For the first thirteen episodes, the opening theme is "Guren no Yumiya" (紅蓮の弓矢?, lit. "Crimson Bow and Arrow", styled in German as "Feuerroter Pfeil und Bogen") by Linked Horizon, and the ending theme is "Utsukushiki Zankoku na Sekai" (美しき残酷な世界?, lit. "This Beautiful Cruel World") by Yōko Hikasa. For episodes 14-25, the opening theme is "Jiyū no Tsubasa" (自由の翼?, lit. "Wings of Freedom", styled in German as "Die Flügel der Freiheit") by Linked Horizon, and the ending theme is "great escape" by Cinema Staff. Both "Guren no Yumiya" and "Jiyū no Tsubasa" were released as part of the single "Jiyū e no Shingeki" on July 10, 2013.[36][37]

The anime will be compiled into two animated theatrical films with new voice acting from the same cast. The first film Attack on Titan Part 1: Crimson Bow and Arrow (「進撃の巨人」前編~紅蓮の弓矢~ Shingeki no Kyojin Zenpen ~Guren no Yumiya~?) will cover the first 13 episodes and be released on November 22, 2014, while the second film Attack on Titan Part 2: Wings of Freedom (「進撃の巨人」後編~自由の翼~ Shingeki no Kyojin Kōhen ~Jiyū no Tsubasa~?) will adapt the remaining episodes and is set for release in 2015.[38][39]

In August, 2014 a new OVA series adapting the prequel manga Attack on Titan: No Regrets was announced. It will consist of two episodes, to be bundled with the 15th and 16th volumes of the main series, scheduled for release on December 9, 2014 and April 9, 2015, respectively. Just like the main anime series, it will be produced by Wit Studio with direction by Tetsurō Araki.[40]

Video games[edit]

There have been four video game adaptations of Attack on Titan developed by Nitroplus staffers in collaboration with Production I.G.[41] Nitroplus clarified that the studio as a company is not involved in the Attack on Titan Blu-ray Disc games, while individual staffers are.[42] The games are visual novels and were included in the first copies of the third and sixth Blu-ray Disc volumes of the anime. The games cover spin-off stories about the characters of Attack on Titan. Hajime Isayama himself is supervising the development of the games.

The third Blu-ray volume was released on September 18 with Seko's Lost in the Cruel World visual novel about Mikasa, and a preview of Gan Saaku's No Regrets (悔いなき選択 Kuinaki Sentaku?, lit. "A Choice With No Regrets").[43] The sixth Blu-ray volume was released on December 18 with the full version of No Regrets about Levi and Erwin's past, Jin Haganeya's visual novel In the Forest of the Night, Burning Bright about Eren and Levi, and Seko's Wall Sina, Goodbye visual novel about Annie.[43]

An action game, titled Attack on Titan: The Last Wings of Mankind (進撃の巨人 ~反撃の翼~ Shingeki no Kyojin ~Hangeki no Tsubasa~?, subtitle lit. "Wings of Counterattack"), was developed by Spike Chunsoft for the Nintendo 3DS and released on December 5, 2013.[44][45][46]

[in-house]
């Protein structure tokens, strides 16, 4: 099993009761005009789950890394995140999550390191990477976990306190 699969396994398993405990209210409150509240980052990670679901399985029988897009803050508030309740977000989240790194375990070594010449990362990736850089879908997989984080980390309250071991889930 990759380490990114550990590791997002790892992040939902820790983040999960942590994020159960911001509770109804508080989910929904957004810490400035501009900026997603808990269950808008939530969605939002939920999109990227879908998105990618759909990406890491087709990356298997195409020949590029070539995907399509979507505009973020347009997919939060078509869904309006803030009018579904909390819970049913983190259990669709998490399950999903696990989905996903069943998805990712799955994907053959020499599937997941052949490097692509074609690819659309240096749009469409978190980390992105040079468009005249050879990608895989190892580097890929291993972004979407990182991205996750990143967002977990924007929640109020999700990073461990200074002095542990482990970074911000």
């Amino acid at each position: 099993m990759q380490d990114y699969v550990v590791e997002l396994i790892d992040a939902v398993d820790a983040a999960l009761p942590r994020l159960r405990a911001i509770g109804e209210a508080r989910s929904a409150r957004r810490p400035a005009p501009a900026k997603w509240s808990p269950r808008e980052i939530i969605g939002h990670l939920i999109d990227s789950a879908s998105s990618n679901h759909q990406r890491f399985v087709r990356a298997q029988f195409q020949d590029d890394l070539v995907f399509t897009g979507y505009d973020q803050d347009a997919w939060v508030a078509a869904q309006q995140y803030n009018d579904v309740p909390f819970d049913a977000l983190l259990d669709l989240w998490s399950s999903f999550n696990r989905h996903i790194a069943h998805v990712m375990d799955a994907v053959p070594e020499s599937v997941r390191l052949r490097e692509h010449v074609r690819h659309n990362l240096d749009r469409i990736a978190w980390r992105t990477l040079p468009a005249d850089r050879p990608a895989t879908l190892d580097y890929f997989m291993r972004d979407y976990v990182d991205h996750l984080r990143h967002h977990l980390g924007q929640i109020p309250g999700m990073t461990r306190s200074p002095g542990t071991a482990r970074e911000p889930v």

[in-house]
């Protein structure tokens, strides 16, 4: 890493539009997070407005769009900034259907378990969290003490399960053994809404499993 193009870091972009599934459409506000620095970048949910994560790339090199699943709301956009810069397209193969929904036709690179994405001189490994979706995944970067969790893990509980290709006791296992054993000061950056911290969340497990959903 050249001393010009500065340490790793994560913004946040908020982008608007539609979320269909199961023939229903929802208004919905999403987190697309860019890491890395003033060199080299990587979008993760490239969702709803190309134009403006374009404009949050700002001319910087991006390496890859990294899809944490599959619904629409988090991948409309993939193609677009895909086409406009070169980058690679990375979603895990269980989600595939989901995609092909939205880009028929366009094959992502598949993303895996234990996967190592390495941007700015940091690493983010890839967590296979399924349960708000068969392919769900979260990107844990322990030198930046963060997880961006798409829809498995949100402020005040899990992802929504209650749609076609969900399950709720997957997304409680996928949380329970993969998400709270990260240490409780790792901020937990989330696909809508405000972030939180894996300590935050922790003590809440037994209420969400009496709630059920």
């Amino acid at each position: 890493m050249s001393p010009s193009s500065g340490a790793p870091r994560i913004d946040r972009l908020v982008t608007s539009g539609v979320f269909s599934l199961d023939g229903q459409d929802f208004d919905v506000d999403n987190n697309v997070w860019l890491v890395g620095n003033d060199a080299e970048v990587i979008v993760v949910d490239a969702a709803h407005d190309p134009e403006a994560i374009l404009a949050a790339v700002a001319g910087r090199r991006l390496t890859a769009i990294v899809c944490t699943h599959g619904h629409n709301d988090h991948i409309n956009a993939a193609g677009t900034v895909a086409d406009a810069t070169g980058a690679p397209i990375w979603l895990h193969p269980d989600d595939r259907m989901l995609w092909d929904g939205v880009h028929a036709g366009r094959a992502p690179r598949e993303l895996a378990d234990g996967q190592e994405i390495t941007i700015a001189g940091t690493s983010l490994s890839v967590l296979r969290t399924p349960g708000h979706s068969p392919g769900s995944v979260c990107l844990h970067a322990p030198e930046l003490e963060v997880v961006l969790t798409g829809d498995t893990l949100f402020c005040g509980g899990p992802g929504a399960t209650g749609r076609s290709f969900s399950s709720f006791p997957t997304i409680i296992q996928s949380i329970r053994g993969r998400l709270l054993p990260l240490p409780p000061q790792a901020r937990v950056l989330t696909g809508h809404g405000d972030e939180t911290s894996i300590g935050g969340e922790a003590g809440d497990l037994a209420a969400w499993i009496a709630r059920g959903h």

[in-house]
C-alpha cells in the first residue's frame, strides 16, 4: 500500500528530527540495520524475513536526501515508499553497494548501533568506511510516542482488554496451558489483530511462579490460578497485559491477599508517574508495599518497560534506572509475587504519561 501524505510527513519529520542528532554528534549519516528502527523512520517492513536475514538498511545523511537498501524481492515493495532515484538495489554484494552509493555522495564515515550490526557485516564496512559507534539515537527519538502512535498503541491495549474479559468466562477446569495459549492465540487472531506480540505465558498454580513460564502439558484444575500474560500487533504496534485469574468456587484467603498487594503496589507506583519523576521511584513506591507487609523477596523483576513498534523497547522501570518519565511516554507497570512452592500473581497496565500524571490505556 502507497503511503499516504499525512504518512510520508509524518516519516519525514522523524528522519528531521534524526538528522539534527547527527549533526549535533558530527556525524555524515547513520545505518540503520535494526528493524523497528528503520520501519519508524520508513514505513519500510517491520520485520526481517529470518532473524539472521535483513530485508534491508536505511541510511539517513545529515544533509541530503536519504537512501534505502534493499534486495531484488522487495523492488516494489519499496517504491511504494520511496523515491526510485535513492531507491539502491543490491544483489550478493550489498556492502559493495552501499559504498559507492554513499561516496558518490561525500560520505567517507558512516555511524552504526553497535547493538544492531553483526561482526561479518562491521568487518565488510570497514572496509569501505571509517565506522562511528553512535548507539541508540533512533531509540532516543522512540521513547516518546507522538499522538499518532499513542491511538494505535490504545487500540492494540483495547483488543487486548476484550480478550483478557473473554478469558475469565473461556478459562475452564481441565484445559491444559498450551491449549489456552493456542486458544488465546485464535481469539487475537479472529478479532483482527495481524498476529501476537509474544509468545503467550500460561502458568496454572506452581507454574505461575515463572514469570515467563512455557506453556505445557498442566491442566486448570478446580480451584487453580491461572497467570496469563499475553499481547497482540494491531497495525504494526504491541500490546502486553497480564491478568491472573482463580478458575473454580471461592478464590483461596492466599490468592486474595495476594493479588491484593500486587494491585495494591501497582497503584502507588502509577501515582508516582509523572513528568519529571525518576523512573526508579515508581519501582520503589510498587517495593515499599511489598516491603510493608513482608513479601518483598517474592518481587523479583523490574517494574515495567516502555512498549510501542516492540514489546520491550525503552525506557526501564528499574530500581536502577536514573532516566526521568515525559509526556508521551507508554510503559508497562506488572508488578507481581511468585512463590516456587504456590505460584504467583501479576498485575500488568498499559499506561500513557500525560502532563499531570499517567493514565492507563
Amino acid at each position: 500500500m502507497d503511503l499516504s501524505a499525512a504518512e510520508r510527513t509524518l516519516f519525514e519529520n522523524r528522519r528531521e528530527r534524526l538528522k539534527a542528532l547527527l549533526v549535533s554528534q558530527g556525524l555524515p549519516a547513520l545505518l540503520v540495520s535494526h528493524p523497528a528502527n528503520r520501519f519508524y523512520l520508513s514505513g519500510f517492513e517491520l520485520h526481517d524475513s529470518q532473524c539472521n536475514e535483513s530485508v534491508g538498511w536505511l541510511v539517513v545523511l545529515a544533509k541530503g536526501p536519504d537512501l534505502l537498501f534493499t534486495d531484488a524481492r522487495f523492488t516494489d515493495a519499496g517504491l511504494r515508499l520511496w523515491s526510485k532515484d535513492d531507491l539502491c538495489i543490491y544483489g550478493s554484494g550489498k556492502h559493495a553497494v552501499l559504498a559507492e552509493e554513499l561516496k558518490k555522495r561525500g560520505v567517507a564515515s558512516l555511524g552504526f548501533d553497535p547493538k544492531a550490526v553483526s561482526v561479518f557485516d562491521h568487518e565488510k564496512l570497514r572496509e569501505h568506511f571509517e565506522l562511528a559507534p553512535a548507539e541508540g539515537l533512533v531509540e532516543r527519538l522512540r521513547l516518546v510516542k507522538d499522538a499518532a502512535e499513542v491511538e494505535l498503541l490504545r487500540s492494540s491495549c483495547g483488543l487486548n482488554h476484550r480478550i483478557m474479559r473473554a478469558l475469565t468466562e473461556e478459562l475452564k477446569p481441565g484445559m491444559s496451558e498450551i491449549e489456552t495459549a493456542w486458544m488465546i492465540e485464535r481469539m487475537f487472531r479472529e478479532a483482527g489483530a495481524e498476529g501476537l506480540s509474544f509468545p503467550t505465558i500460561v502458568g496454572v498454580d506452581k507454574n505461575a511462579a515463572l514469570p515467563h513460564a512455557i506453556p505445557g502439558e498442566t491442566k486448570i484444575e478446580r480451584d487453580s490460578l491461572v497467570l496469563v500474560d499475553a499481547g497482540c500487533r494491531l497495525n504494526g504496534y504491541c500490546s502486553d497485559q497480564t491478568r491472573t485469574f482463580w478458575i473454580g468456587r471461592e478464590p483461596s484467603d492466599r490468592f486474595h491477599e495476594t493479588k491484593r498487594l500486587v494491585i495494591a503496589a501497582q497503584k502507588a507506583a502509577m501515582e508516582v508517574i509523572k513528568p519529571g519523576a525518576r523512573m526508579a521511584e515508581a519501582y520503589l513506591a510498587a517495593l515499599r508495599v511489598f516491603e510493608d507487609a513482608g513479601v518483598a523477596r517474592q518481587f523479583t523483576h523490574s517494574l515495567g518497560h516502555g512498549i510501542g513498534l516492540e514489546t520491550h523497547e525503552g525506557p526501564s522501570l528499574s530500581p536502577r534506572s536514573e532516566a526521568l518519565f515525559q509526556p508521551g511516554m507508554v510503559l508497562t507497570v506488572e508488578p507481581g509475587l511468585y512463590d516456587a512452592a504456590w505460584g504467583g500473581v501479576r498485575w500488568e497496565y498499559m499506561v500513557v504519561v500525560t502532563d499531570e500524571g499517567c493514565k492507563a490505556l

A smartphone social game, titled Attack on Titan: Howl Toward Freedom (Shingeki no Kyojin ~Jiyū e no Hōkō~) is in development by Mobage for iOS and Android platforms. In the game, players play as a character who has been exiled from Wall Rose. Players must build and fortify a town outside the wall and expand it by manufacturing items as well as using Titans and exploiting resources from other players.[47]

Live-action films[edit]

A live-action film was announced to be in production in October 2011.[48] In December 2012, it was reported that Tetsuya Nakashima has left his position as director of the live-action film. According to film distributor Toho, Nakashima had considerable creative differences on the scriptwriting and other matters.[49][50][51] In December 2013 Shinji Higuchi was revealed to be directing, and would also be responsible for special effects. Yūsuke Watanabe (live action Gantz, 20th Century Boys and Dragon Ball Z: Battle of Gods) and critic/subculture expert Tomohiro Machiyama will be scripting the movie with series creator Isayama.[52][53] In July 2014, it was revealed that two films will be released in summer 2015.[4]

Other media[edit]

Two guidebooks to the manga titled Inside and Outside were released on April 9 and September 9, 2013, featuring concept art, character profiles and interviews.[54][55] They were combined into one and released in North America on September 26, 2014 by Kodansha USA.[56]

A 16-minute drama CD was created with the anime's staff and included in the January 2014 issue of Bessatsu Shōnen Magazine.[57]

Reception[edit]

Attack on Titan won the Kodansha Manga Award in the shōnen category in 2011,[58][59] was nominated for the 4th annual Manga Taishō award and both the 16th and 18th annual Tezuka Osamu Cultural Prize.[60][61][62] The 2012 edition of Kono Manga ga Sugoi!, which surveys people in the manga and publishing industry, named Attack on Titan the eighth best manga series for male readers,[63] while the 2014 edition named it the sixth best.[64] Attack on Titan was the second highest selling manga series of 2013, with 15,933,801 copies sold in a single year.[65] In April 2014, Oricon reported that 30 million volumes of the series have been sold.[66] In the first half of 2014 it topped the chart, ending One Piece's five-year reign as the highest selling series in that period, with Isayama surprised about it and thanking the readers.[67] The manga's publisher, Kodansha, credits Attack on Titan for the company's first revenue increase in eighteen years.[68] The anime is noted to have helped in boosting the series' sales while Mainichi Shimbun called it a "once-in-a-decade hit."[69]